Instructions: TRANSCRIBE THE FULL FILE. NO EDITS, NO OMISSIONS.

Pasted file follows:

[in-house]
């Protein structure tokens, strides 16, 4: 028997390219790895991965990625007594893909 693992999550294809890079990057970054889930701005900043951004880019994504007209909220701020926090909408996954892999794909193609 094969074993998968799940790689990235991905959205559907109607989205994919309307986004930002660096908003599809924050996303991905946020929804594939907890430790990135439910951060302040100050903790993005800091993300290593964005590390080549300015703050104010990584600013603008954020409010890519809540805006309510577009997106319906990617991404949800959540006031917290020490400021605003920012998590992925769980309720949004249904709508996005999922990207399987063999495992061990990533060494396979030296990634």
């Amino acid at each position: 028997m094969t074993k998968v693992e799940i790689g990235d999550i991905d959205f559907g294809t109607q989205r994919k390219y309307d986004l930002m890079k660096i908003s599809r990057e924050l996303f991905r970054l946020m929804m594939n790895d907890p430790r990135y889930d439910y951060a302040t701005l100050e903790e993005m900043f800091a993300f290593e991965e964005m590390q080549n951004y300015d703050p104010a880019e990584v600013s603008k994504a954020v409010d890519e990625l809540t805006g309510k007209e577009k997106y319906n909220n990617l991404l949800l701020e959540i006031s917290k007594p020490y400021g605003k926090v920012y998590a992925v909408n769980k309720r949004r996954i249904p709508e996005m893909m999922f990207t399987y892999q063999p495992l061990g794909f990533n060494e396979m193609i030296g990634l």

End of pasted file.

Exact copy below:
[in-house]
């Protein structure tokens, strides 16, 4: 028997390219790895991965990625007594893909 693992999550294809890079990057970054889930701005900043951004880019994504007209909220701020926090909408996954892999794909193609 094969074993998968799940790689990235991905959205559907109607989205994919309307986004930002660096908003599809924050996303991905946020929804594939907890430790990135439910951060302040100050903790993005800091993300290593964005590390080549300015703050104010990584600013603008954020409010890519809540805006309510577009997106319906990617991404949800959540006031917290020490400021605003920012998590992925769980309720949004249904709508996005999922990207399987063999495992061990990533060494396979030296990634």
């Amino acid at each position: 028997m094969t074993k998968v693992e799940i790689g990235d999550i991905d959205f559907g294809t109607q989205r994919k390219y309307d986004l930002m890079k660096i908003s599809r990057e924050l996303f991905r970054l946020m929804m594939n790895d907890p430790r990135y889930d439910y951060a302040t701005l100050e903790e993005m900043f800091a993300f290593e991965e964005m590390q080549n951004y300015d703050p104010a880019e990584v600013s603008k994504a954020v409010d890519e990625l809540t805006g309510k007209e577009k997106y319906n909220n990617l991404l949800l701020e959540i006031s917290k007594p020490y400021g605003k926090v920012y998590a992925v909408n769980k309720r949004r996954i249904p709508e996005m893909m999922f990207t399987y892999q063999p495992l061990g794909f990533n060494e396979m193609i030296g990634l």